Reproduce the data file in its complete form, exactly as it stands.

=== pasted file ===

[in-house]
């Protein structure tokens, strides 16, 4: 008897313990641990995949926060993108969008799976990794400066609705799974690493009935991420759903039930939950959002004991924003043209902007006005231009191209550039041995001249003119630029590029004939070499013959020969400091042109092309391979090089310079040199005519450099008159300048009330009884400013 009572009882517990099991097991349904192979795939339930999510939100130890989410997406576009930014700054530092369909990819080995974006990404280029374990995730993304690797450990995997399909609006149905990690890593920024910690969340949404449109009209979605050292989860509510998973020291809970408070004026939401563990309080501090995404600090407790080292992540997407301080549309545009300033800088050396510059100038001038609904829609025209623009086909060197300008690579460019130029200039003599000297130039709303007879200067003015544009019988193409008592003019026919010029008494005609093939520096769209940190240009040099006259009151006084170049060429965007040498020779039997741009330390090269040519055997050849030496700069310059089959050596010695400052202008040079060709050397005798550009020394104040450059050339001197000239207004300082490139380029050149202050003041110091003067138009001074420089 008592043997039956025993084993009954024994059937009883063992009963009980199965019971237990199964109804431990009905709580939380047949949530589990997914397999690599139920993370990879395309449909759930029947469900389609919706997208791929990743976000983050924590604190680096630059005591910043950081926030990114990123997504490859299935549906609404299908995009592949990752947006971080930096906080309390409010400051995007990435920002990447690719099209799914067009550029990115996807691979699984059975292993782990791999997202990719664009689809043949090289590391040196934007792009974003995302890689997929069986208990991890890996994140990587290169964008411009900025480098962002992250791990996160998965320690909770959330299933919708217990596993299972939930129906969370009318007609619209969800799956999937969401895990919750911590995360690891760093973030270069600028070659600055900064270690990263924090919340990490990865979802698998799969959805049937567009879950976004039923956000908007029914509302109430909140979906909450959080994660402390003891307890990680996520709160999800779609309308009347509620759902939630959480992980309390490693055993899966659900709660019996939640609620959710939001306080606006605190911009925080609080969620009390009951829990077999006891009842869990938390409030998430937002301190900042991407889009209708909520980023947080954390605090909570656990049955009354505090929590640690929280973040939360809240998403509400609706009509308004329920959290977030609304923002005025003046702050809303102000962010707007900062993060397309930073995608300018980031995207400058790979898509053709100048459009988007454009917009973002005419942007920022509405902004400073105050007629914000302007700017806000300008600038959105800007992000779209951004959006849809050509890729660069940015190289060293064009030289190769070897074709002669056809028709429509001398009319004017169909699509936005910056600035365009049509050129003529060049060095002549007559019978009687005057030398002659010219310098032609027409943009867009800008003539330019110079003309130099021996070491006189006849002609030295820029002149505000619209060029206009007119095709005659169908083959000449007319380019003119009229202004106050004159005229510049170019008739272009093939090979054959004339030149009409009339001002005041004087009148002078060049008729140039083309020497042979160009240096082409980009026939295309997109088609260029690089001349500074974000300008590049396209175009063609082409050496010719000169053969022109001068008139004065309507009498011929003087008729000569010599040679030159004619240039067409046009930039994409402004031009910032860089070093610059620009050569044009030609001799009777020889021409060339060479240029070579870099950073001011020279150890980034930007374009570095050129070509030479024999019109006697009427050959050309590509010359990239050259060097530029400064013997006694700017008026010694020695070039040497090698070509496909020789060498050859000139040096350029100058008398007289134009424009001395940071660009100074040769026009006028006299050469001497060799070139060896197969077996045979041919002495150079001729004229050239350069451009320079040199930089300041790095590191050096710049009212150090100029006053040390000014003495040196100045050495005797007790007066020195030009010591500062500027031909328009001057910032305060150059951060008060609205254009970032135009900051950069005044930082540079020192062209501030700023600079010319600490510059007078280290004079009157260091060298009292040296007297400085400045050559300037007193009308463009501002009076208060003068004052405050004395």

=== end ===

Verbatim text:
[in-house]
């Protein structure tokens, strides 16, 4: 008897313990641990995949926060993108969008799976990794400066609705799974690493009935991420759903039930939950959002004991924003043209902007006005231009191209550039041995001249003119630029590029004939070499013959020969400091042109092309391979090089310079040199005519450099008159300048009330009884400013 009572009882517990099991097991349904192979795939339930999510939100130890989410997406576009930014700054530092369909990819080995974006990404280029374990995730993304690797450990995997399909609006149905990690890593920024910690969340949404449109009209979605050292989860509510998973020291809970408070004026939401563990309080501090995404600090407790080292992540997407301080549309545009300033800088050396510059100038001038609904829609025209623009086909060197300008690579460019130029200039003599000297130039709303007879200067003015544009019988193409008592003019026919010029008494005609093939520096769209940190240009040099006259009151006084170049060429965007040498020779039997741009330390090269040519055997050849030496700069310059089959050596010695400052202008040079060709050397005798550009020394104040450059050339001197000239207004300082490139380029050149202050003041110091003067138009001074420089 008592043997039956025993084993009954024994059937009883063992009963009980199965019971237990199964109804431990009905709580939380047949949530589990997914397999690599139920993370990879395309449909759930029947469900389609919706997208791929990743976000983050924590604190680096630059005591910043950081926030990114990123997504490859299935549906609404299908995009592949990752947006971080930096906080309390409010400051995007990435920002990447690719099209799914067009550029990115996807691979699984059975292993782990791999997202990719664009689809043949090289590391040196934007792009974003995302890689997929069986208990991890890996994140990587290169964008411009900025480098962002992250791990996160998965320690909770959330299933919708217990596993299972939930129906969370009318007609619209969800799956999937969401895990919750911590995360690891760093973030270069600028070659600055900064270690990263924090919340990490990865979802698998799969959805049937567009879950976004039923956000908007029914509302109430909140979906909450959080994660402390003891307890990680996520709160999800779609309308009347509620759902939630959480992980309390490693055993899966659900709660019996939640609620959710939001306080606006605190911009925080609080969620009390009951829990077999006891009842869990938390409030998430937002301190900042991407889009209708909520980023947080954390605090909570656990049955009354505090929590640690929280973040939360809240998403509400609706009509308004329920959290977030609304923002005025003046702050809303102000962010707007900062993060397309930073995608300018980031995207400058790979898509053709100048459009988007454009917009973002005419942007920022509405902004400073105050007629914000302007700017806000300008600038959105800007992000779209951004959006849809050509890729660069940015190289060293064009030289190769070897074709002669056809028709429509001398009319004017169909699509936005910056600035365009049509050129003529060049060095002549007559019978009687005057030398002659010219310098032609027409943009867009800008003539330019110079003309130099021996070491006189006849002609030295820029002149505000619209060029206009007119095709005659169908083959000449007319380019003119009229202004106050004159005229510049170019008739272009093939090979054959004339030149009409009339001002005041004087009148002078060049008729140039083309020497042979160009240096082409980009026939295309997109088609260029690089001349500074974000300008590049396209175009063609082409050496010719000169053969022109001068008139004065309507009498011929003087008729000569010599040679030159004619240039067409046009930039994409402004031009910032860089070093610059620009050569044009030609001799009777020889021409060339060479240029070579870099950073001011020279150890980034930007374009570095050129070509030479024999019109006697009427050959050309590509010359990239050259060097530029400064013997006694700017008026010694020695070039040497090698070509496909020789060498050859000139040096350029100058008398007289134009424009001395940071660009100074040769026009006028006299050469001497060799070139060896197969077996045979041919002495150079001729004229050239350069451009320079040199930089300041790095590191050096710049009212150090100029006053040390000014003495040196100045050495005797007790007066020195030009010591500062500027031909328009001057910032305060150059951060008060609205254009970032135009900051950069005044930082540079020192062209501030700023600079010319600490510059007078280290004079009157260091060298009292040296007297400085400045050559300037007193009308463009501002009076208060003068004052405050004395």